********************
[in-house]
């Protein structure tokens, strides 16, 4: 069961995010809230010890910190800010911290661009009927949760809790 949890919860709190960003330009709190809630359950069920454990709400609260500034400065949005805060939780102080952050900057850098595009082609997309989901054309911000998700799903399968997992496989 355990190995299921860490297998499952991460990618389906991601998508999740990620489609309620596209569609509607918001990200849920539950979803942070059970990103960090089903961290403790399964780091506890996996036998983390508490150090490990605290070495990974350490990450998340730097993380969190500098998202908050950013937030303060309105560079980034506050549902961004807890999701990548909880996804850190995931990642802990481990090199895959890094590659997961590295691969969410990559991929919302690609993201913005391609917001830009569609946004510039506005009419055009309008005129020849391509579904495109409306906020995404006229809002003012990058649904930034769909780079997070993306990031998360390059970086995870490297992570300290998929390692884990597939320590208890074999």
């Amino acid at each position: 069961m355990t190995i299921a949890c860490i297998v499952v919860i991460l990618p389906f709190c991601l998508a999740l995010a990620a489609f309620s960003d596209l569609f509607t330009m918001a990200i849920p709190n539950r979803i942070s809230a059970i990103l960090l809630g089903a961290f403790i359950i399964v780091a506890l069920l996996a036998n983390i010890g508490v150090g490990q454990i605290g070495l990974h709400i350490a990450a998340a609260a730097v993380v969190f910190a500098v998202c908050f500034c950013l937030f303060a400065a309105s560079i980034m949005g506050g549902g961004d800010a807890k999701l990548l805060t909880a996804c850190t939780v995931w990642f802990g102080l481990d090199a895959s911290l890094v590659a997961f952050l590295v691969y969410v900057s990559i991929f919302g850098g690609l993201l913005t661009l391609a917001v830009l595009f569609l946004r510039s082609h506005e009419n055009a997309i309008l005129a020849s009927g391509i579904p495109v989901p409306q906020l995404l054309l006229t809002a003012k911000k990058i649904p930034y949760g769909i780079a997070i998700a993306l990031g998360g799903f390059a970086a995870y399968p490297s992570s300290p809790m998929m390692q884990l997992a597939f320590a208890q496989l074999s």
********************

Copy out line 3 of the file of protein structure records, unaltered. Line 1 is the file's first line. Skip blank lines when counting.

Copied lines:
């Amino acid at each position: 069961m355990t190995i299921a949890c860490i297998v499952v919860i991460l990618p389906f709190c991601l998508a999740l995010a990620a489609f309620s960003d596209l569609f509607t330009m918001a990200i849920p709190n539950r979803i942070s809230a059970i990103l960090l809630g089903a961290f403790i359950i399964v780091a506890l069920l996996a036998n983390i010890g508490v150090g490990q454990i605290g070495l990974h709400i350490a990450a998340a609260a730097v993380v969190f910190a500098v998202c908050f500034c950013l937030f303060a400065a309105s560079i980034m949005g506050g549902g961004d800010a807890k999701l990548l805060t909880a996804c850190t939780v995931w990642f802990g102080l481990d090199a895959s911290l890094v590659a997961f952050l590295v691969y969410v900057s990559i991929f919302g850098g690609l993201l913005t661009l391609a917001v830009l595009f569609l946004r510039s082609h506005e009419n055009a997309i309008l005129a020849s009927g391509i579904p495109v989901p409306q906020l995404l054309l006229t809002a003012k911000k990058i649904p930034y949760g769909i780079a997070i998700a993306l990031g998360g799903f390059a970086a995870y399968p490297s992570s300290p809790m998929m390692q884990l997992a597939f320590a208890q496989l074999s």